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Grandmother With Cancer Died Weighing Just Three Stone Following Her Benefits Being Revoked

Christine McCluskey was suffering from a number of long-term illnesses when the DWP decided to revoke her benefits; it was also decided that she no longer had a right to a mobility car. Following the grandmother’s death, her family has stated that how her case was handled was “disgusting”. 

Christine McCluskey, 61, was suffering from a number of long-term health issues, including Crohn’s disease, osteoporosis, arthritis and chronic obstructive pulmonary disease when it was decided by the DWP that her benefits should be stopped.

The grandmother weighed a shocking three stone at the time of death, after a lengthy battle with cancer.

At the time of the Department of Work and Pensions stopping her benefits, she was being fed via a tube and was severely malnourished. Hospital staff also said that she was suffering from a concerning cough.

Although aware of her chronic health issues, the DWP revoked Christine’s £117.85 a week that she received in Personal Independence Payments (PIP) and her right to having a mobility car.

Just one month later, it was sadly confirmed that Christine was suffering from cancer. Despite this, her daughter Michelle, 42, insists that the DWP were refusing to reinstate her benefits.

The DWP revoked Christine’s £117.85 a week that she received in Personal Independence Payments (PIP) and her right to having a mobility car.

She told inews: “I can’t get my head around how someone could assess my mother as anything but very sick. You only had to look at her to see that.”

According to Michelle, the DWP concluded that Christine was deemed fit enough not to receive her benefits as she managed to answer the door for them.

Michelle said: “[She] hobbled from the sofa to the door to let them in.”

In 1986, Christine, from Dundee, was assessed as being at least 80 per cent disabled at a medical appeal tribunal.

Following a stroke in 2005, her health rapidly declined further.

For 16 hours a day, Christine was required to be hooked up to a tube so that she could be fed, due to having Crohn’s disease.

Michelle added: “Then in the beginning of 2018, her health deteriorated badly. Her weight was never that great – around the six stone mark. At the time of the assessment in May 2018, she weighed 5st 5lbs.”

Christine was assessed for her benefits by the Independent Assessment Services (IAS), which was previously known as Atos.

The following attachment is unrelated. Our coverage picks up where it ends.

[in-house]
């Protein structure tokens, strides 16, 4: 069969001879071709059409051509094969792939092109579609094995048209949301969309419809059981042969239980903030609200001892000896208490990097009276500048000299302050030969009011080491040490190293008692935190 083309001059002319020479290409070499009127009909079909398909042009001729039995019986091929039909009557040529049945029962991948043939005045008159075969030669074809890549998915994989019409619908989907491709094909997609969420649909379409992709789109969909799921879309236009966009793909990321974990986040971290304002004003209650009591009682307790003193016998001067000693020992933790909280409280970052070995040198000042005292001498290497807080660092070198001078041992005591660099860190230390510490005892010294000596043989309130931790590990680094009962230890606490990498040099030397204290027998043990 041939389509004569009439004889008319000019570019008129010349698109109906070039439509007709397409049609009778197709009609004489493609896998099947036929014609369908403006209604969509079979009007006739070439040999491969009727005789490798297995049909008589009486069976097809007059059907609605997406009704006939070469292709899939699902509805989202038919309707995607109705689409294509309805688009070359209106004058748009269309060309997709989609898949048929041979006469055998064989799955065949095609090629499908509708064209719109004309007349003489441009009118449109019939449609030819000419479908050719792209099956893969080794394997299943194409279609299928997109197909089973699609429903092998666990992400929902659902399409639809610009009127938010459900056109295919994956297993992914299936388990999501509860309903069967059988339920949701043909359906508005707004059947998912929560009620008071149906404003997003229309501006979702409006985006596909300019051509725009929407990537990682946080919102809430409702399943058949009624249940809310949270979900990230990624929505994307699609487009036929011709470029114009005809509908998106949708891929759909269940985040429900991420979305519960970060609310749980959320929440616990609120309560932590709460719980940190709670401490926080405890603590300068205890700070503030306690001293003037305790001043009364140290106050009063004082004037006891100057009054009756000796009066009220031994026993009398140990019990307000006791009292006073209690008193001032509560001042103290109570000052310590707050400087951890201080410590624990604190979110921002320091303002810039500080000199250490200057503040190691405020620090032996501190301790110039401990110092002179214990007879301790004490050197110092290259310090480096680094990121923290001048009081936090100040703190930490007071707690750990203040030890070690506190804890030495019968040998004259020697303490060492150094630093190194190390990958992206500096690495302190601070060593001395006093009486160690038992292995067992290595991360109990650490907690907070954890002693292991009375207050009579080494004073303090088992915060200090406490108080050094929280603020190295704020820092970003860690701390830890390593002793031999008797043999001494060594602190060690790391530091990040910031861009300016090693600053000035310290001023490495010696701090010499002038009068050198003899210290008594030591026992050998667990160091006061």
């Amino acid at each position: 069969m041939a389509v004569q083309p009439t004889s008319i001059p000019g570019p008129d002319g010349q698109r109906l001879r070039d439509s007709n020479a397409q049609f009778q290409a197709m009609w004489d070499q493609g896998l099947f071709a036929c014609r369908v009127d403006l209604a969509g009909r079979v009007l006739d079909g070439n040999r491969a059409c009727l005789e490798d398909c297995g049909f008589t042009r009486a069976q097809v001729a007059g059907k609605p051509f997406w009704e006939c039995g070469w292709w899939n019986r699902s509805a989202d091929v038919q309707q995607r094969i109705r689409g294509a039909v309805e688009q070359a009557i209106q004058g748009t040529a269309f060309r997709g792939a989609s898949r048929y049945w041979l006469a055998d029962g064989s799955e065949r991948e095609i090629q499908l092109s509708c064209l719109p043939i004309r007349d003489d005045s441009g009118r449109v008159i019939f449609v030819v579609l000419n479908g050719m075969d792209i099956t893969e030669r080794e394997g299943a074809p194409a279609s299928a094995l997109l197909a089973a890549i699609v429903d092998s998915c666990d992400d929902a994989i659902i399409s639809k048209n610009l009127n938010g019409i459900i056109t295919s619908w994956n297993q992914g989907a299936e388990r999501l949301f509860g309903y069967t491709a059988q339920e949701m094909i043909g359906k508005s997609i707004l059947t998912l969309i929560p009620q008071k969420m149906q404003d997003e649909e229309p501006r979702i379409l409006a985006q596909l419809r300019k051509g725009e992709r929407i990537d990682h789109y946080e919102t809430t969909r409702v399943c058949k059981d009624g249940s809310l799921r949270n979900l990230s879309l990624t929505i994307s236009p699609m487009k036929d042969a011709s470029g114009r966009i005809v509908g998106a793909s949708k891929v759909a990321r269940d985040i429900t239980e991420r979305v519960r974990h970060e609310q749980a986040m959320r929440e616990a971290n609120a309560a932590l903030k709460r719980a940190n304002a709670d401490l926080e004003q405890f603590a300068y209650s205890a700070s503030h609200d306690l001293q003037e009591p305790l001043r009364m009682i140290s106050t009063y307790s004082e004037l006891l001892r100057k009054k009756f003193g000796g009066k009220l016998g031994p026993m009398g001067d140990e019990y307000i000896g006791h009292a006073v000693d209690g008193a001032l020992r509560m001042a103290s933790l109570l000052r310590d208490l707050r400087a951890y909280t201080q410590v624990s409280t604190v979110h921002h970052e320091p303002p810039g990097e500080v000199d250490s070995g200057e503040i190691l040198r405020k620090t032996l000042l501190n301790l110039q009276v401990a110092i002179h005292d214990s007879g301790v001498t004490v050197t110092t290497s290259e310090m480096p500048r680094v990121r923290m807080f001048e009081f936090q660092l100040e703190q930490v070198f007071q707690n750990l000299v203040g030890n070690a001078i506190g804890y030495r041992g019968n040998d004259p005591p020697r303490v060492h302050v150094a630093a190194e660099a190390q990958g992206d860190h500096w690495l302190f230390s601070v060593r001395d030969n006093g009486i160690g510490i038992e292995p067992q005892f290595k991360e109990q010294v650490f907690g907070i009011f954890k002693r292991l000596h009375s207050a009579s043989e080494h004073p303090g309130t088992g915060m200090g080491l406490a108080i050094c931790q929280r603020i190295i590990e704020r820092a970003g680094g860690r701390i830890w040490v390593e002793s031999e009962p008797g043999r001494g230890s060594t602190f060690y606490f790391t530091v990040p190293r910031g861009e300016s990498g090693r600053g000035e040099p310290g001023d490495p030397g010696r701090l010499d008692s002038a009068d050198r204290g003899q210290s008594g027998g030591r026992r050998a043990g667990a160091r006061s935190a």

The assessors said that Christine was able to get into the bath by herself, despite the forms stating that her ability to get in the bath wasn’t assessed as she appeared too frail.

The assessors then looked at her scars from surgery and declared that they “didn’t look that bad” – although they only examined one leg.

In the aftermath of the assessment, it was determined that Christine would no longer need her PIP payments and her right to a mobility car was withdrawn. Therefore, she would only receive her Employment and Support Allowance.

After it was confirmed that she was suffering from terminal lung cancer the following month, Michelle asked them to revoke the decision. The DWP continued to uphold the decision of withdrawing her payments, despite being aware she was so frail that she couldn’t have surgery or chemotherapy to treat her cancer.

Michelle has decided to speak out about her mum’s devastating final months as she wants others to be aware of such struggles.

Michelle has decided to speak out about her mum’s devastating final months as she wants others to be aware of such struggles. She is now supporting the ‘Scrap 6 Months‘ campaign which was launched by charities Marie Curie and the Motor Neurone Disease Association.

According to the campaign, thousands of people across the UK are dying without financial support. It has been currently stipulated that terminally ill people are only able to get fast track access once they have been informed they have six months or less to live.

It has been argued by campaigners that illnesses can be incredibly unpredictable which means health care professionals cannot always predict death accurately.

Michelle believes that the decision made by DWP and the resulting financial struggles accelerated her mother’s death.

Christine’s daughter has now taken the case to tribunal and a judge has reversed the decision which was made.

Although Michelle had the payments backdated, she believes the decision is “too little too late” and the money would have been used better making her mum’s final days more comfortable.

A DWP spokesperson said: “Our condolences are with Miss McCluskey’s family.”

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